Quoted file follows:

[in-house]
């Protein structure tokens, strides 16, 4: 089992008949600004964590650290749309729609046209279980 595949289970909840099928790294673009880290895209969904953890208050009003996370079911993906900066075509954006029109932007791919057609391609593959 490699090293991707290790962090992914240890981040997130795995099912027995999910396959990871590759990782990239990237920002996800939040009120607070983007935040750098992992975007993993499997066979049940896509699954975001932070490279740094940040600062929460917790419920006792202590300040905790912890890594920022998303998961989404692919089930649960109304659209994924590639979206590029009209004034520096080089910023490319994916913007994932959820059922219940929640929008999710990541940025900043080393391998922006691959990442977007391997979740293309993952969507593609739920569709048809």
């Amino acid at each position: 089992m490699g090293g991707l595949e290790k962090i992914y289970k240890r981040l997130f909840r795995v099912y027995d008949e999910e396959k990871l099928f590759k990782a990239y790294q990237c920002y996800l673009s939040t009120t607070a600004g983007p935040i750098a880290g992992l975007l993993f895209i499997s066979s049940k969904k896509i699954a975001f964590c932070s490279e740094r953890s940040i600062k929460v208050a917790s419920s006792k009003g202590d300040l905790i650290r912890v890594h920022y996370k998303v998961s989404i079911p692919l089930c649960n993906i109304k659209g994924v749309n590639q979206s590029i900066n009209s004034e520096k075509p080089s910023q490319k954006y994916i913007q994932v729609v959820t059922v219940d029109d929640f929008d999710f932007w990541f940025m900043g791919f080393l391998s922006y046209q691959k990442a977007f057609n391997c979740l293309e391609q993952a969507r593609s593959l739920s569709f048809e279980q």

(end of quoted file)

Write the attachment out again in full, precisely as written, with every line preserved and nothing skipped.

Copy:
[in-house]
């Protein structure tokens, strides 16, 4: 089992008949600004964590650290749309729609046209279980 595949289970909840099928790294673009880290895209969904953890208050009003996370079911993906900066075509954006029109932007791919057609391609593959 490699090293991707290790962090992914240890981040997130795995099912027995999910396959990871590759990782990239990237920002996800939040009120607070983007935040750098992992975007993993499997066979049940896509699954975001932070490279740094940040600062929460917790419920006792202590300040905790912890890594920022998303998961989404692919089930649960109304659209994924590639979206590029009209004034520096080089910023490319994916913007994932959820059922219940929640929008999710990541940025900043080393391998922006691959990442977007391997979740293309993952969507593609739920569709048809």
């Amino acid at each position: 089992m490699g090293g991707l595949e290790k962090i992914y289970k240890r981040l997130f909840r795995v099912y027995d008949e999910e396959k990871l099928f590759k990782a990239y790294q990237c920002y996800l673009s939040t009120t607070a600004g983007p935040i750098a880290g992992l975007l993993f895209i499997s066979s049940k969904k896509i699954a975001f964590c932070s490279e740094r953890s940040i600062k929460v208050a917790s419920s006792k009003g202590d300040l905790i650290r912890v890594h920022y996370k998303v998961s989404i079911p692919l089930c649960n993906i109304k659209g994924v749309n590639q979206s590029i900066n009209s004034e520096k075509p080089s910023q490319k954006y994916i913007q994932v729609v959820t059922v219940d029109d929640f929008d999710f932007w990541f940025m900043g791919f080393l391998s922006y046209q691959k990442a977007f057609n391997c979740l293309e391609q993952a969507r593609s593959l739920s569709f048809e279980q």